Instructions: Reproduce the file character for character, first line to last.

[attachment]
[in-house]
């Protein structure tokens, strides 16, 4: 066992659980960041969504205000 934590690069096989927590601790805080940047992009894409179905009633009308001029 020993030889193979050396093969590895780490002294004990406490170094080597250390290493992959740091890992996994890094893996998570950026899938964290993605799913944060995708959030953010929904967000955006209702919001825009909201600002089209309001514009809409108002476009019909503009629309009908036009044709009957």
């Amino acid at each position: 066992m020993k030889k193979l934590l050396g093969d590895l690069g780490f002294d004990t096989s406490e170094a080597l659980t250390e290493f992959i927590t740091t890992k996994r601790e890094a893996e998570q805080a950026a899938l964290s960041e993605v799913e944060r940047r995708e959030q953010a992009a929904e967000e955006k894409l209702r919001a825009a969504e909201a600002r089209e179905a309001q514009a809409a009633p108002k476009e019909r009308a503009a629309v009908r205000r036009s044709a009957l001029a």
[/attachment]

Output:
[in-house]
């Protein structure tokens, strides 16, 4: 066992659980960041969504205000 934590690069096989927590601790805080940047992009894409179905009633009308001029 020993030889193979050396093969590895780490002294004990406490170094080597250390290493992959740091890992996994890094893996998570950026899938964290993605799913944060995708959030953010929904967000955006209702919001825009909201600002089209309001514009809409108002476009019909503009629309009908036009044709009957």
């Amino acid at each position: 066992m020993k030889k193979l934590l050396g093969d590895l690069g780490f002294d004990t096989s406490e170094a080597l659980t250390e290493f992959i927590t740091t890992k996994r601790e890094a893996e998570q805080a950026a899938l964290s960041e993605v799913e944060r940047r995708e959030q953010a992009a929904e967000e955006k894409l209702r919001a825009a969504e909201a600002r089209e179905a309001q514009a809409a009633p108002k476009e019909r009308a503009a629309v009908r205000r036009s044709a009957l001029a």